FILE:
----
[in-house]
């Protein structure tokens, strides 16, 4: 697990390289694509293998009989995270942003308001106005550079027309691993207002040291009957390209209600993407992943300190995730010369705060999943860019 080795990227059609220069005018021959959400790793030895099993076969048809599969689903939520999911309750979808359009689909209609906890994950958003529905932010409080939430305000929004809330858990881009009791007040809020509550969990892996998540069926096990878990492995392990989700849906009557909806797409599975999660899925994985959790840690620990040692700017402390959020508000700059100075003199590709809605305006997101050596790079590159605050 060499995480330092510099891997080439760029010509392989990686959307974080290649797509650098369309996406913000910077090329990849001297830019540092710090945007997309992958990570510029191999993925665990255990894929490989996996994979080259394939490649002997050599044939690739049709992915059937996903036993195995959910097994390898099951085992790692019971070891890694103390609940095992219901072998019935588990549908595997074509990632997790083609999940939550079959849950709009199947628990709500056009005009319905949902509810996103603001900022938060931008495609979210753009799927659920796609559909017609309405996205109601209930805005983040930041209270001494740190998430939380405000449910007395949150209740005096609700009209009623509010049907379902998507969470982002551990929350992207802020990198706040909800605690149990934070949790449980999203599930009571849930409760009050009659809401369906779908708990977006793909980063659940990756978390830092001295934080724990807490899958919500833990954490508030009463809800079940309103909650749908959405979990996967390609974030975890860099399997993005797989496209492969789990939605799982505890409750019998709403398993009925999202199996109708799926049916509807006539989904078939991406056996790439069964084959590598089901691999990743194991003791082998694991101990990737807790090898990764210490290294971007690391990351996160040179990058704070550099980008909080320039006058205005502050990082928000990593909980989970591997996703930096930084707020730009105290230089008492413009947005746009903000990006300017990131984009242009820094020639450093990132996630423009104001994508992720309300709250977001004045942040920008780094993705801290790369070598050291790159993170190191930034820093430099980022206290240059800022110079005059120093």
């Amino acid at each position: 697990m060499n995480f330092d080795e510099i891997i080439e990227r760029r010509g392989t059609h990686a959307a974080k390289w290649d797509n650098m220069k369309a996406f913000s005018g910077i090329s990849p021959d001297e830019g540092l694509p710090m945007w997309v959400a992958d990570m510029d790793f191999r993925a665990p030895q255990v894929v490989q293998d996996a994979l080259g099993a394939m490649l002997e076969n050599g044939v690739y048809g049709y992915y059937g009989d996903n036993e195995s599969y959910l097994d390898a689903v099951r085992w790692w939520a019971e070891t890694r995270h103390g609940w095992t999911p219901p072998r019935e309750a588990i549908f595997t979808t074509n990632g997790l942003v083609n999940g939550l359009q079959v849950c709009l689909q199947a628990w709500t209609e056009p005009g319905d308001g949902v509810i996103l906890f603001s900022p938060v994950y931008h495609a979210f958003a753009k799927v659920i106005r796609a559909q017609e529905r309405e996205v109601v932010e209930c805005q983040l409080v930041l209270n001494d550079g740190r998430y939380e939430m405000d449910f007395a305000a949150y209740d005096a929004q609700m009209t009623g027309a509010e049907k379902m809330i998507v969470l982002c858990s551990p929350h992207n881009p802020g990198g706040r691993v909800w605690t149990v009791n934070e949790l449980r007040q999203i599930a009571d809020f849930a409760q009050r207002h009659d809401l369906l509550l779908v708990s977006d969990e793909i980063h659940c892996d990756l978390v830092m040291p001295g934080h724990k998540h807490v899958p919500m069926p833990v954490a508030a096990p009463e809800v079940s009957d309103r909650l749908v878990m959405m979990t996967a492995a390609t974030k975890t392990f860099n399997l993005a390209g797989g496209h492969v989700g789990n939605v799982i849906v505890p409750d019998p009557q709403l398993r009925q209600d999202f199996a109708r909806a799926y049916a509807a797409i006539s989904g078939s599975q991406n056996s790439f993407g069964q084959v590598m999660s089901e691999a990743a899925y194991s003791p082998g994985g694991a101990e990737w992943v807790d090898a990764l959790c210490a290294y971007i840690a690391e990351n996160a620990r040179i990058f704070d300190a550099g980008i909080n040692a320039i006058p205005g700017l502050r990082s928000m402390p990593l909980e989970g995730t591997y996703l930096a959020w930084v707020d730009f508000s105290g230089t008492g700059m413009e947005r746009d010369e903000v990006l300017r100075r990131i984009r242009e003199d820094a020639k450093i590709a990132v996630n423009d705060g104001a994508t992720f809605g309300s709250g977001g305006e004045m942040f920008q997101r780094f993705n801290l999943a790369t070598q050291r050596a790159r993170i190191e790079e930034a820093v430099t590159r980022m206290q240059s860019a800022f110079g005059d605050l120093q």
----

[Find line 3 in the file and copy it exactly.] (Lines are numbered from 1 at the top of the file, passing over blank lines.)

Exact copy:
């Amino acid at each position: 697990m060499n995480f330092d080795e510099i891997i080439e990227r760029r010509g392989t059609h990686a959307a974080k390289w290649d797509n650098m220069k369309a996406f913000s005018g910077i090329s990849p021959d001297e830019g540092l694509p710090m945007w997309v959400a992958d990570m510029d790793f191999r993925a665990p030895q255990v894929v490989q293998d996996a994979l080259g099993a394939m490649l002997e076969n050599g044939v690739y048809g049709y992915y059937g009989d996903n036993e195995s599969y959910l097994d390898a689903v099951r085992w790692w939520a019971e070891t890694r995270h103390g609940w095992t999911p219901p072998r019935e309750a588990i549908f595997t979808t074509n990632g997790l942003v083609n999940g939550l359009q079959v849950c709009l689909q199947a628990w709500t209609e056009p005009g319905d308001g949902v509810i996103l906890f603001s900022p938060v994950y931008h495609a979210f958003a753009k799927v659920i106005r796609a559909q017609e529905r309405e996205v109601v932010e209930c805005q983040l409080v930041l209270n001494d550079g740190r998430y939380e939430m405000d449910f007395a305000a949150y209740d005096a929004q609700m009209t009623g027309a509010e049907k379902m809330i998507v969470l982002c858990s551990p929350h992207n881009p802020g990198g706040r691993v909800w605690t149990v009791n934070e949790l449980r007040q999203i599930a009571d809020f849930a409760q009050r207002h009659d809401l369906l509550l779908v708990s977006d969990e793909i980063h659940c892996d990756l978390v830092m040291p001295g934080h724990k998540h807490v899958p919500m069926p833990v954490a508030a096990p009463e809800v079940s009957d309103r909650l749908v878990m959405m979990t996967a492995a390609t974030k975890t392990f860099n399997l993005a390209g797989g496209h492969v989700g789990n939605v799982i849906v505890p409750d019998p009557q709403l398993r009925q209600d999202f199996a109708r909806a799926y049916a509807a797409i006539s989904g078939s599975q991406n056996s790439f993407g069964q084959v590598m999660s089901e691999a990743a899925y194991s003791p082998g994985g694991a101990e990737w992943v807790d090898a990764l959790c210490a290294y971007i840690a690391e990351n996160a620990r040179i990058f704070d300190a550099g980008i909080n040692a320039i006058p205005g700017l502050r990082s928000m402390p990593l909980e989970g995730t591997y996703l930096a959020w930084v707020d730009f508000s105290g230089t008492g700059m413009e947005r746009d010369e903000v990006l300017r100075r990131i984009r242009e003199d820094a020639k450093i590709a990132v996630n423009d705060g104001a994508t992720f809605g309300s709250g977001g305006e004045m942040f920008q997101r780094f993705n801290l999943a790369t070598q050291r050596a790159r993170i190191e790079e930034a820093v430099t590159r980022m206290q240059s860019a800022f110079g005059d605050l120093q």